Anchorage School District students are returning from spring break on Monday. For some of them, it will be their first time back in the classroom in a year.
The state’s largest school district is re-starting in-person learning for middle and high schoolers Monday. Elementary school students returned to classrooms in January.
It’s still unclear exactly how many older students will be back in schools next week, said Ashley Lally, ASD’s Director of Security and Emergency Preparedness.
“I was at East yesterday, and they sent out a survey to their families to try to plan and figure out how many are going to come back,” Lally said Wednesday. “Out of 1,700, only 500 families responded. So, they actually have no idea how many (will return). It could be everyone and it could be no one, so they’re kind of planning for all options.”
However, Lally said that same uncertainty existed when in-person learning resumed for younger students earlier this year: In January, 8,000 students initially returned to classrooms. About a month later, that grew to around 14,000.
As for COVID-19 cases in schools, Lally said there haven’t been many.
Lally tracks every coronavirus case reported to the district. She’s the one coordinating with nurses, teachers and administrators to tell families when students can return to school, as well as flagging potential clusters or links between cases, and updating the district’s COVID-19 tracker online.
Since in-person learning resumed in January, Lally said there hasn’t been any COVID spread in schools: No school has had to close completely because of infection. But several individual classrooms across the district are typically closed at any given time because of COVID cases, she said.
Lally expects the number of cases reported to the district to grow as more people return to school buildings. But she said she’s drawing on the past two months of experience with elementary students to prepare. The reporting and tracking process is running smoothly at the elementary level now and Lally expects the same to happen at the secondary level.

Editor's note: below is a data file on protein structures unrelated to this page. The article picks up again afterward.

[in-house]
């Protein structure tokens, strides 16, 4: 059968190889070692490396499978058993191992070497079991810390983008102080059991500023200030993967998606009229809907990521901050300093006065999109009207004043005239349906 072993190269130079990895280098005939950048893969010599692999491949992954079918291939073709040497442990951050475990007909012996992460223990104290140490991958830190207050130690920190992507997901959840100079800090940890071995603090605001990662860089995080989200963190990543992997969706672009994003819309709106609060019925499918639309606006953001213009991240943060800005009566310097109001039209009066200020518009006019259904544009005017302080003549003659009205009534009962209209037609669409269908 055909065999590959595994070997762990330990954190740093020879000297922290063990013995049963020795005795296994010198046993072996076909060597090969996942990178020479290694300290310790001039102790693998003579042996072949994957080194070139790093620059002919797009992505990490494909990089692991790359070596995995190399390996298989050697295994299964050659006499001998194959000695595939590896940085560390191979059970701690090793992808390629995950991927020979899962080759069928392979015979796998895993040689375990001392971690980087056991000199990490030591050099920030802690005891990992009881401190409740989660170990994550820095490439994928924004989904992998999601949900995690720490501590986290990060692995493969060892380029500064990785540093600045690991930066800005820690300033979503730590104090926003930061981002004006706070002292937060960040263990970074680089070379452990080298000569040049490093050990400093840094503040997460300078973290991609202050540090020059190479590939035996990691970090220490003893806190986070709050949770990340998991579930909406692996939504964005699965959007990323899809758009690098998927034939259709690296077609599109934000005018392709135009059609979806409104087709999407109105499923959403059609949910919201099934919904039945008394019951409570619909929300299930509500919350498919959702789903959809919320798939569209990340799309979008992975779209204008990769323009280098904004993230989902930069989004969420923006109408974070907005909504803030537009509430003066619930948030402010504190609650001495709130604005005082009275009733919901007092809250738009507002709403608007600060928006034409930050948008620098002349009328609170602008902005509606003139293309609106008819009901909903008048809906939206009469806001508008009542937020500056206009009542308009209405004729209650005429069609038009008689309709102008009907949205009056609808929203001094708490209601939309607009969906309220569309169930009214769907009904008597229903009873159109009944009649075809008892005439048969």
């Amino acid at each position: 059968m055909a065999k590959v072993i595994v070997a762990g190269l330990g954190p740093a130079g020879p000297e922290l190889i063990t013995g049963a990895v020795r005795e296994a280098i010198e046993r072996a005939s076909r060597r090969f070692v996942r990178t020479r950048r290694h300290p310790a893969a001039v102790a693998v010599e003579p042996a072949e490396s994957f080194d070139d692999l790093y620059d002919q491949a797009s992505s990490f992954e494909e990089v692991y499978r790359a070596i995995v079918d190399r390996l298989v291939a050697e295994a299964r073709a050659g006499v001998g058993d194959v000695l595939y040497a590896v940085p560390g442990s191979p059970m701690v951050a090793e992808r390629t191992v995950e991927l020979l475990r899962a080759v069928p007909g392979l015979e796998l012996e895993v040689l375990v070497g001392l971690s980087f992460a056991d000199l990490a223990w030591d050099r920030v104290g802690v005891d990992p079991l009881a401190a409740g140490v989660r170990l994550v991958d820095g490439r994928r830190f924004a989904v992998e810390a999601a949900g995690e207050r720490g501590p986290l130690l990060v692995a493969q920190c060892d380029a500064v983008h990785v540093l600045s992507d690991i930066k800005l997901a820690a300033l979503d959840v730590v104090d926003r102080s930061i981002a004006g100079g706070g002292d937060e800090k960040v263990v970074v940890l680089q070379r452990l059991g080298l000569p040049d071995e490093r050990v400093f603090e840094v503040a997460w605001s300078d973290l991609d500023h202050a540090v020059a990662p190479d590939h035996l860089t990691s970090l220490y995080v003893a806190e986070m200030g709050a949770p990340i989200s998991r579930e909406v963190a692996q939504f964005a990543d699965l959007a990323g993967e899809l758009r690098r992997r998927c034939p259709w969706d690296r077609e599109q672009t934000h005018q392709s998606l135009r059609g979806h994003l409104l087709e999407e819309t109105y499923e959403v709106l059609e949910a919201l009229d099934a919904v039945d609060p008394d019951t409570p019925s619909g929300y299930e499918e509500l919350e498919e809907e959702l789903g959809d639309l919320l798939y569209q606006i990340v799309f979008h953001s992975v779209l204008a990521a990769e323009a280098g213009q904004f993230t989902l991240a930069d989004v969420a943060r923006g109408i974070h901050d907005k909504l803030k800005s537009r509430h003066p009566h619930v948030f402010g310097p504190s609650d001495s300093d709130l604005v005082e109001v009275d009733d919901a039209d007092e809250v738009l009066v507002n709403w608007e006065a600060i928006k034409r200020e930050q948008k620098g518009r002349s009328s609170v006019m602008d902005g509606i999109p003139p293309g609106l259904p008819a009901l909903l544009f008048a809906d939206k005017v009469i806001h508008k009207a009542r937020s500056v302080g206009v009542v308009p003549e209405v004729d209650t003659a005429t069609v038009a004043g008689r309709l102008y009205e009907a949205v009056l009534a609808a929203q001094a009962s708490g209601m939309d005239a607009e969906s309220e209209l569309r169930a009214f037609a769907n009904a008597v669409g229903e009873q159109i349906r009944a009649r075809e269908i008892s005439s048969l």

“I was totally anticipating it being chaos for the first two weeks and it was not the case and it never really got to that point,” Lally said. “So, I kind of just keep reminding myself that, because I’ve kind of been dreading next week, but I actually think that it’s probably going to go just as well as our return back in January.”
While the district’s mitigation strategies appear to be working, Lally said the state offering COVID-19 vaccines to all adult Alaskans is also good news for the district.
“That’s exciting too, because if you’re fully vaccinated, you don’t have to quarantine if you’re in close contact,” Lally said. “So as we get more and more staff and then even students vaccinated, I think that’s also going to help to just contain the spread and keep our kids in school.”
In absence of state travel restrictions, which have expired in Alaska, ASD has implemented its own travel guidance. The guidance says all staff and students who travel outside of the state must submit a negative COVID-19 test before returning to school or work.